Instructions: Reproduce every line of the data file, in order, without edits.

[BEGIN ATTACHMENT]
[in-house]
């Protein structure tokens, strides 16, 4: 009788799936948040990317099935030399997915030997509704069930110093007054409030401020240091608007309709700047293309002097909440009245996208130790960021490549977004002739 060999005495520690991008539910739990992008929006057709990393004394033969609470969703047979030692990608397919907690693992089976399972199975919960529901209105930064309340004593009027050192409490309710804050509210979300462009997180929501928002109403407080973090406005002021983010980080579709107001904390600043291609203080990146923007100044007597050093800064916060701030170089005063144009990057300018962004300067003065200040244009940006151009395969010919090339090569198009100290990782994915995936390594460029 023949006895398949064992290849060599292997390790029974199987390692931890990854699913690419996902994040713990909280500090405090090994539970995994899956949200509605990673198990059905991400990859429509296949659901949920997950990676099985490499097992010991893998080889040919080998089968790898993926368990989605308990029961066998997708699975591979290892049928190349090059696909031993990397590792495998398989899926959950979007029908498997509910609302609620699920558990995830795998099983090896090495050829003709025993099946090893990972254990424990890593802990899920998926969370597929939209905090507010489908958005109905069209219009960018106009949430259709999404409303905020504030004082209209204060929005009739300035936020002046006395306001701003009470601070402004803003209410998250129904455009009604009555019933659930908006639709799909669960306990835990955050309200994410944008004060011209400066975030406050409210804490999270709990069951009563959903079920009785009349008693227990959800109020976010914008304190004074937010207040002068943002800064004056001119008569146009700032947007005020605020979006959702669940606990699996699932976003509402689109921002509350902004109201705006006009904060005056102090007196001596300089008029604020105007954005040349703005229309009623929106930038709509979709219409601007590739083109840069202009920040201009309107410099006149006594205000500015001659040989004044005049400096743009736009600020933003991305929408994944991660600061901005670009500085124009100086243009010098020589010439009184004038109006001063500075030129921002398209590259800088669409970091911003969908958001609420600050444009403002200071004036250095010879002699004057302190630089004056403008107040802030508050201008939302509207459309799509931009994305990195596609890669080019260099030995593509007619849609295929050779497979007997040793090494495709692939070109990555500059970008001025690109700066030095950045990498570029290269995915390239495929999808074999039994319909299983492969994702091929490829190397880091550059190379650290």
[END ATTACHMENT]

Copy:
[in-house]
């Protein structure tokens, strides 16, 4: 009788799936948040990317099935030399997915030997509704069930110093007054409030401020240091608007309709700047293309002097909440009245996208130790960021490549977004002739 060999005495520690991008539910739990992008929006057709990393004394033969609470969703047979030692990608397919907690693992089976399972199975919960529901209105930064309340004593009027050192409490309710804050509210979300462009997180929501928002109403407080973090406005002021983010980080579709107001904390600043291609203080990146923007100044007597050093800064916060701030170089005063144009990057300018962004300067003065200040244009940006151009395969010919090339090569198009100290990782994915995936390594460029 023949006895398949064992290849060599292997390790029974199987390692931890990854699913690419996902994040713990909280500090405090090994539970995994899956949200509605990673198990059905991400990859429509296949659901949920997950990676099985490499097992010991893998080889040919080998089968790898993926368990989605308990029961066998997708699975591979290892049928190349090059696909031993990397590792495998398989899926959950979007029908498997509910609302609620699920558990995830795998099983090896090495050829003709025993099946090893990972254990424990890593802990899920998926969370597929939209905090507010489908958005109905069209219009960018106009949430259709999404409303905020504030004082209209204060929005009739300035936020002046006395306001701003009470601070402004803003209410998250129904455009009604009555019933659930908006639709799909669960306990835990955050309200994410944008004060011209400066975030406050409210804490999270709990069951009563959903079920009785009349008693227990959800109020976010914008304190004074937010207040002068943002800064004056001119008569146009700032947007005020605020979006959702669940606990699996699932976003509402689109921002509350902004109201705006006009904060005056102090007196001596300089008029604020105007954005040349703005229309009623929106930038709509979709219409601007590739083109840069202009920040201009309107410099006149006594205000500015001659040989004044005049400096743009736009600020933003991305929408994944991660600061901005670009500085124009100086243009010098020589010439009184004038109006001063500075030129921002398209590259800088669409970091911003969908958001609420600050444009403002200071004036250095010879002699004057302190630089004056403008107040802030508050201008939302509207459309799509931009994305990195596609890669080019260099030995593509007619849609295929050779497979007997040793090494495709692939070109990555500059970008001025690109700066030095950045990498570029290269995915390239495929999808074999039994319909299983492969994702091929490829190397880091550059190379650290």